Page 158

147 related. San healers describe cords that hang from the sky (Schapera 1930: 184, 188; Marshall 1962: 238, 1999: 21; Biesele 1980: 55-56; Guenther 1999: 188) and that lead, ultimately to God’s house. Lewis-Williams and co-writers (2000), quoting the San, now call these motifs “threads of the sky” or “threads of light” as described by San shamans. Healers climb on these threads during trance to visit God’s house (Marshall 1962: 238, 241, 242; 1999: 25; Keeney 1999: 61, 62). The line motif in Figure 3 also emerges and disappears under handprints that are superimposed on the formling. This association may not be accidental. Handprints probably, different from painted figures holding or walking on such “threads of light”, suggest the holding of the cosmic “threads” en route to God’s house. If this inference is correct, then the panel may suggest the San conception of God’s house and the healers’ access routes to it. The painted contexts of formlings also feature therianthropes and human figures (Figs 4, 9, 21, Plate 6) crawling towards, or moving out, or kneeling on or near them. In a complex example (Garlake 1995: fig. 121), two typical formlings are juxtaposed and their orifices face each other. In between are seven plant forms, with shapes that recall the domical caps of formlings (Garlake 1995: 103). Winged insects, which I have argued represent termites, hover around these plants in a similar manner to Figures 15 and 16. Nearby are antelope. The formling on the right has an unusually enlarged orifice, out of which comes a human figure with a “leaf shape” on its navel. Other formlings have similar human figures or therianthropes emerging from their openings on the boundary lines include Figure 10. Garlake’s (1995: 155) note that, “spirit figures appear to crawl towards and gather strength as they approach some formlings” recalls the Ju/’hoan belief that supernatural beings walk the spirit realm as people do on earth (Marshall 1999: 3). In keeping with these images of people seemingly visiting God’s house,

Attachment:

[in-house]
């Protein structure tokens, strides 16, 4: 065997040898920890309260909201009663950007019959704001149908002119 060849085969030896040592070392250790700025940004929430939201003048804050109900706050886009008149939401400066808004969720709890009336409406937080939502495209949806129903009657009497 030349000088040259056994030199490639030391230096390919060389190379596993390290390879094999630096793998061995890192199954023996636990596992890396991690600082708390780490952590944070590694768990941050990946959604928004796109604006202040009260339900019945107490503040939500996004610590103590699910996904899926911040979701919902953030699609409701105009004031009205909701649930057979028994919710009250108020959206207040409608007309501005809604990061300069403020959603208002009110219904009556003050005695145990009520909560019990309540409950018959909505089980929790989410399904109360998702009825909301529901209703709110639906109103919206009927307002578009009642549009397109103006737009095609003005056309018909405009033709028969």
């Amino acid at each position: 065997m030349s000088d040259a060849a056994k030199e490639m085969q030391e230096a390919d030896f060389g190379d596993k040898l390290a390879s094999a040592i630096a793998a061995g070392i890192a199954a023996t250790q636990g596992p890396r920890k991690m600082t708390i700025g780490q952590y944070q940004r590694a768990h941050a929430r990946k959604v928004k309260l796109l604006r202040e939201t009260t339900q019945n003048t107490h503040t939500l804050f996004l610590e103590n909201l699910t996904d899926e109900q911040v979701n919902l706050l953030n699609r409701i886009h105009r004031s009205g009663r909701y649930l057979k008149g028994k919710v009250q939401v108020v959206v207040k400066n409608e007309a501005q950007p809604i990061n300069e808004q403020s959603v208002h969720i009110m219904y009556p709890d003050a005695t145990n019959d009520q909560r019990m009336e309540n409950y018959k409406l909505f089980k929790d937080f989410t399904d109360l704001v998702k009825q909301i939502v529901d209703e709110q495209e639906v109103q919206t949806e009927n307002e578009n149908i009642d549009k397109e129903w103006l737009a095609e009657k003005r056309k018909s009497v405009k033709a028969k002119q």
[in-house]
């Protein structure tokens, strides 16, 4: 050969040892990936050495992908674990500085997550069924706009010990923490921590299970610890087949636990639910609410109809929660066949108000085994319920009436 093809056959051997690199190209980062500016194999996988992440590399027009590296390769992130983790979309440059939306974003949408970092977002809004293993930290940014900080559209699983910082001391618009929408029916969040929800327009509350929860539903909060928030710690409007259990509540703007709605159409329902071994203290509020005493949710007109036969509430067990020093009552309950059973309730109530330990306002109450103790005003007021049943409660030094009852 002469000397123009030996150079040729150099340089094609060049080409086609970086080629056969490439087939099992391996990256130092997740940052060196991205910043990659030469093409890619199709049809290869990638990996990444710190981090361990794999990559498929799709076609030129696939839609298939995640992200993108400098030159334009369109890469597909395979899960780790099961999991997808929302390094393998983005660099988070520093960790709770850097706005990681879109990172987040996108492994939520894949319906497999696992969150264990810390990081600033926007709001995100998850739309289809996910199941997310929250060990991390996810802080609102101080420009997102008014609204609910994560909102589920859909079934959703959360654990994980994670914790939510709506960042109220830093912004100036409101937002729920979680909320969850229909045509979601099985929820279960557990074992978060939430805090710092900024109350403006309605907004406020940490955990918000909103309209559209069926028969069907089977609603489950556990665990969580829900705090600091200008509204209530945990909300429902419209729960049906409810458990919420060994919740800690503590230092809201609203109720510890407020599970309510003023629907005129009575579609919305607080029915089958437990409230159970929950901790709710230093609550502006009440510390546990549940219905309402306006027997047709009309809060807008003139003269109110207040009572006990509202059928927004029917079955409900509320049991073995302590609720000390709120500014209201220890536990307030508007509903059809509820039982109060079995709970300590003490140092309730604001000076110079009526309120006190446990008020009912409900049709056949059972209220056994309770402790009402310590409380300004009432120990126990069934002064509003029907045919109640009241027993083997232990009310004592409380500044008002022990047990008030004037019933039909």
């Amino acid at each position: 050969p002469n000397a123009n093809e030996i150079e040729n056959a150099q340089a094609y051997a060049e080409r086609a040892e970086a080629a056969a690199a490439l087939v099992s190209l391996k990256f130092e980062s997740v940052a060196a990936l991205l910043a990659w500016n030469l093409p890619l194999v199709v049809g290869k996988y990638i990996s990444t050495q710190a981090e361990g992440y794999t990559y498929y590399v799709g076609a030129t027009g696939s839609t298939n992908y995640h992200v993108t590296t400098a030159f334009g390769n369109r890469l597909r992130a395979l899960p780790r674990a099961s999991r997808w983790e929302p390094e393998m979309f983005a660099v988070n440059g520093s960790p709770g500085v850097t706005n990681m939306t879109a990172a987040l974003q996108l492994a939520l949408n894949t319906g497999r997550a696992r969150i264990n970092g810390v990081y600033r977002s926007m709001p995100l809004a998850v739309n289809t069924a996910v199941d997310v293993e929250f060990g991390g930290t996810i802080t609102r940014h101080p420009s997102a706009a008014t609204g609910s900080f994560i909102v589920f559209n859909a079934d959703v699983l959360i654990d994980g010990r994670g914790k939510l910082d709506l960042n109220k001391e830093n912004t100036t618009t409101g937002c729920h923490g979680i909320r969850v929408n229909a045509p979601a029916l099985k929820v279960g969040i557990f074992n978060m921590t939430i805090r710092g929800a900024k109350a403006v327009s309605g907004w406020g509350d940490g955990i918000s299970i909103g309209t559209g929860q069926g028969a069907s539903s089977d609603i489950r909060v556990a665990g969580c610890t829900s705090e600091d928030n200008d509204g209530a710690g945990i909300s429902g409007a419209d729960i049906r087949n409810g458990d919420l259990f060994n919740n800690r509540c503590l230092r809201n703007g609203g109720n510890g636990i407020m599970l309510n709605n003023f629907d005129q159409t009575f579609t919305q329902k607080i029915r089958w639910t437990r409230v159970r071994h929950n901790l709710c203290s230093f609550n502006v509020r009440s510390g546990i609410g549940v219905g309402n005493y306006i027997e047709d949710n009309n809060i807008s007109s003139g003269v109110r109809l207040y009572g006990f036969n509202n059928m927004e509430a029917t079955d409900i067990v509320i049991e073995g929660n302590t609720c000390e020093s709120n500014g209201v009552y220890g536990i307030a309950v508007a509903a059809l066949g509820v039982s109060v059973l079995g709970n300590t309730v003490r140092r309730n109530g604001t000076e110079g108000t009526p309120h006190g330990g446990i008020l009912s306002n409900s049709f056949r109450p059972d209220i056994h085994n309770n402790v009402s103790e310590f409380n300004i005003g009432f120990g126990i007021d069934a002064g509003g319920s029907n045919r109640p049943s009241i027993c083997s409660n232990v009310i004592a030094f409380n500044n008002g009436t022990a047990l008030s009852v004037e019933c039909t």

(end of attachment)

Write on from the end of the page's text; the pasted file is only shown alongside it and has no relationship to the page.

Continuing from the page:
Continuity and change in San belief and ritual  

A thesis submitted to the Faculty of Arts, University of the Witwatersrand,Johannesburg, for the degree of Master of Arts. 2002, by Siyakha...

Advertisement